Meanwhile, the facts from the BIS, concerning the last three months of 2009, a time in which the, newly elected, Prime Minister G.Papandreou announced the economical “collapse” of the country, show a gradual release of the Greek Debt from the banking system. While, in the middle of 2008, the banks owned 216 billions, they are nowadays left with a sum of 100 billions, which are, on the one hand, extremely risky to be released or, at the other, too expensive to be secured as the insurance prices remain high.
The privatization and valorization program of the immovable property belonging to the State aims to collect 15 billion euro up to 2013 and a mammoth amount of 50 billion up to 2015 from the sale of more than 30 public enterprises.
According to “privatization barometer” data , since 1991 to this moment, Greece has collected from privatizations about 20 billion euro from 61 such sales. If the amount of 50 billion the government aspires to collect until 2015 is added, Greece will rank fifth among European states with regard to privatizations, after France, ranking first (137.1 billion) , Italy (115.6 billion) , the U.K. (99.4 billion) and Germany (85.5 billion).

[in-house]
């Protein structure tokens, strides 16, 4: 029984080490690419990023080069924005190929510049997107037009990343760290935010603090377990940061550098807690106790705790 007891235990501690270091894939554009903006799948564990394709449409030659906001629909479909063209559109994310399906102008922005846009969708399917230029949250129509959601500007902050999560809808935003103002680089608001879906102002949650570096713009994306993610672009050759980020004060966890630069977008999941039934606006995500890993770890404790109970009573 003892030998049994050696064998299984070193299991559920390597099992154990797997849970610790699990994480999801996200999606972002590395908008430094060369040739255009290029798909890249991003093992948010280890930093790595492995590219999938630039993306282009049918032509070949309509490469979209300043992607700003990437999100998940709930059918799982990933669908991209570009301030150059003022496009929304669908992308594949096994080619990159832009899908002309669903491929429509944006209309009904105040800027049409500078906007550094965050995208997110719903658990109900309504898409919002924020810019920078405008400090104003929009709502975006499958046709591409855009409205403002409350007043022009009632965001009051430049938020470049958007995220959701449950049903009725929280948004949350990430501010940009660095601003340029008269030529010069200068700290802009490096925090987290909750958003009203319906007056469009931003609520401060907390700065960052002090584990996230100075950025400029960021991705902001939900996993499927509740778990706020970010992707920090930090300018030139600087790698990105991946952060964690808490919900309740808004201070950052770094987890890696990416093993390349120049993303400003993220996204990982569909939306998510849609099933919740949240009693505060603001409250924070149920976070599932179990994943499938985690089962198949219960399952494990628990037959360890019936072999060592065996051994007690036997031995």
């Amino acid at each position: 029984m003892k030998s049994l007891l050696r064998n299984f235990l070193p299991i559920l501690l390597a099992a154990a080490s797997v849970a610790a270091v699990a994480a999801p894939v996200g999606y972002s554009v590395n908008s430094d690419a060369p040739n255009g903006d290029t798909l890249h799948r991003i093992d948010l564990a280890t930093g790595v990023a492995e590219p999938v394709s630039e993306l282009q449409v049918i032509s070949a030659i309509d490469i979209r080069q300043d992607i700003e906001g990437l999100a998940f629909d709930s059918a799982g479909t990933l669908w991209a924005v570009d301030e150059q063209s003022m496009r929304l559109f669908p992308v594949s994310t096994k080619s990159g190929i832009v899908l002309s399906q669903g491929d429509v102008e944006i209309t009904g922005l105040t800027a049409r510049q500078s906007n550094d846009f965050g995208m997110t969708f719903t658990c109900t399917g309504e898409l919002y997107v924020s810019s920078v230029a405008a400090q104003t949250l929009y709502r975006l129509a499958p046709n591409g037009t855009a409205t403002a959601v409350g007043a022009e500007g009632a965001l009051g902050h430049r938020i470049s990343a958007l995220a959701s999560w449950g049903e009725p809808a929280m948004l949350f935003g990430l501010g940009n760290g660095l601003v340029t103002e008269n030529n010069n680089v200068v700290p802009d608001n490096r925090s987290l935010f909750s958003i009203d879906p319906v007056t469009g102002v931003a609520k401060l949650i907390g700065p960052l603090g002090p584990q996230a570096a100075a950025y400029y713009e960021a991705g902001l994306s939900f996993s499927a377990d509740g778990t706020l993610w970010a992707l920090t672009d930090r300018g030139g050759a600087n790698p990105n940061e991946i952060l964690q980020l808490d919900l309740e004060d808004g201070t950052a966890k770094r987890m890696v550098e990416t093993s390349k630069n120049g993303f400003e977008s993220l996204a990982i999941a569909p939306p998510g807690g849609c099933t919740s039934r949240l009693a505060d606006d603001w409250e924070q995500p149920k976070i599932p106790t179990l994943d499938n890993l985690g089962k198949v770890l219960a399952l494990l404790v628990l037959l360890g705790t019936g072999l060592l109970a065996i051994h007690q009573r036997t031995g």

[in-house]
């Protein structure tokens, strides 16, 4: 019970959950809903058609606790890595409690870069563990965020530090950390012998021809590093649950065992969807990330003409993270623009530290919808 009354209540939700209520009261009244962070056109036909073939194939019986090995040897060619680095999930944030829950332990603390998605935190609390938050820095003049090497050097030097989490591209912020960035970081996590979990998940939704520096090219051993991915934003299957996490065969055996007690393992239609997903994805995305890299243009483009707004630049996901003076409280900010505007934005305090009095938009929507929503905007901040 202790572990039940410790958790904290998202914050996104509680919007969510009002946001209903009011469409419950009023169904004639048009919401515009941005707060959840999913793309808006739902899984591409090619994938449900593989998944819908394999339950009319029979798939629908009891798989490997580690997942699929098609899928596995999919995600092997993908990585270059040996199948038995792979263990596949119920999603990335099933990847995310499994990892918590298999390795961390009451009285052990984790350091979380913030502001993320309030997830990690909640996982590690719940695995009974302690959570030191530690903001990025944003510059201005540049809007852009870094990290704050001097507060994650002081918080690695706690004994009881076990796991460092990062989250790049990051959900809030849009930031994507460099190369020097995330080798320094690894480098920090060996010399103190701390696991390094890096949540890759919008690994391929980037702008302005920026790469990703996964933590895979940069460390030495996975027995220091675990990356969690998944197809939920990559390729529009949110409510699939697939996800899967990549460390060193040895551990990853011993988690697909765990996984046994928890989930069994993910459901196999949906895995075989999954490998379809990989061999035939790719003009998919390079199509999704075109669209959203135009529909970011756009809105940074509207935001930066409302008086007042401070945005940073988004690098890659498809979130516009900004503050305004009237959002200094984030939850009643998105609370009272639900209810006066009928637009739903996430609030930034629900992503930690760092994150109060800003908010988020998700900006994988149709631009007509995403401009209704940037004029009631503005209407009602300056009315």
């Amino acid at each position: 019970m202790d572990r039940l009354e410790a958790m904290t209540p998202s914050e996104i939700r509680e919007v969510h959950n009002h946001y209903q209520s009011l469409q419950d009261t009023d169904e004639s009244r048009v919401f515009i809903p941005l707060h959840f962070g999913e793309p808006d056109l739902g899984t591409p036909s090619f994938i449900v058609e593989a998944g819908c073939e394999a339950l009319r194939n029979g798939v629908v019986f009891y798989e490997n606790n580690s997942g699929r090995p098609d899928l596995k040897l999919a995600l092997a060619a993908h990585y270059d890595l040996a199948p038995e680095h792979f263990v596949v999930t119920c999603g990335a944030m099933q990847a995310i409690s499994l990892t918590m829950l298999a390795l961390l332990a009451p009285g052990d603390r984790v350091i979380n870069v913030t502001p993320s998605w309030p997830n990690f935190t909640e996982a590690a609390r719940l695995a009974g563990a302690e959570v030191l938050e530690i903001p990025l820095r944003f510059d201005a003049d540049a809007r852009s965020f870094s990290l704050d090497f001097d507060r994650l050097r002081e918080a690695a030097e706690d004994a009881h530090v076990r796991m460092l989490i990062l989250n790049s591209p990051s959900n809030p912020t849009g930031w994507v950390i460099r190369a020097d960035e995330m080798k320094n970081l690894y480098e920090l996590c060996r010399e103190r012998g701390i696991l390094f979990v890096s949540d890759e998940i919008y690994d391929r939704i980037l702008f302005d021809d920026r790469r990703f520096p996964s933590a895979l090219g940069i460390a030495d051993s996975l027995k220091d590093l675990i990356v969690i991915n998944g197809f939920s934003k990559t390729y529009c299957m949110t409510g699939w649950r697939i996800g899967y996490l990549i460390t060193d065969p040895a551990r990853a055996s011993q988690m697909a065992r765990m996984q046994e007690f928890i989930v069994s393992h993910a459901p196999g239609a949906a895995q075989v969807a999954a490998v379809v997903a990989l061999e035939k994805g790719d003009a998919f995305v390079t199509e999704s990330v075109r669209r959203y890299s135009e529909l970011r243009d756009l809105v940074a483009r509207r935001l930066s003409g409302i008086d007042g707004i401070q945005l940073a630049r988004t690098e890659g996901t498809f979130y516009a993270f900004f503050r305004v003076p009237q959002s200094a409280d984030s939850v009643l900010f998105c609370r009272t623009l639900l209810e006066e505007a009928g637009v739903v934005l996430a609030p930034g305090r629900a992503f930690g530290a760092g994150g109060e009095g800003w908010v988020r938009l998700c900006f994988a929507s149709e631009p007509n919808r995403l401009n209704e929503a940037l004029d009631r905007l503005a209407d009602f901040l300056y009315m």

However, this amount looks minimal if compared to the Greek debt, now standing at 329 billion euro and which, according to the most optimistic estimates, is expected to be more than double the country’s GDP by 2020.
See in the infographic for the income of the European countries from the privatization of their public property (either through the public offer of a percentage thereof or by using a strategic investor) in the period 1997-2009, in relation to their debt.
It becomes clear from the graphic that up to the nineties privatization was quite unknown, even to western states (with the exception of the U.K. under Thatcher where a privatization program was put into effect since the early eighties). This situation changed in the first two years of the nineties, was intensified with the collapse of the former Eastern block and continues to this day.
Greece is the first Eurozone country on the risk list as it is completely out of the bonds market for the next 18 months at least.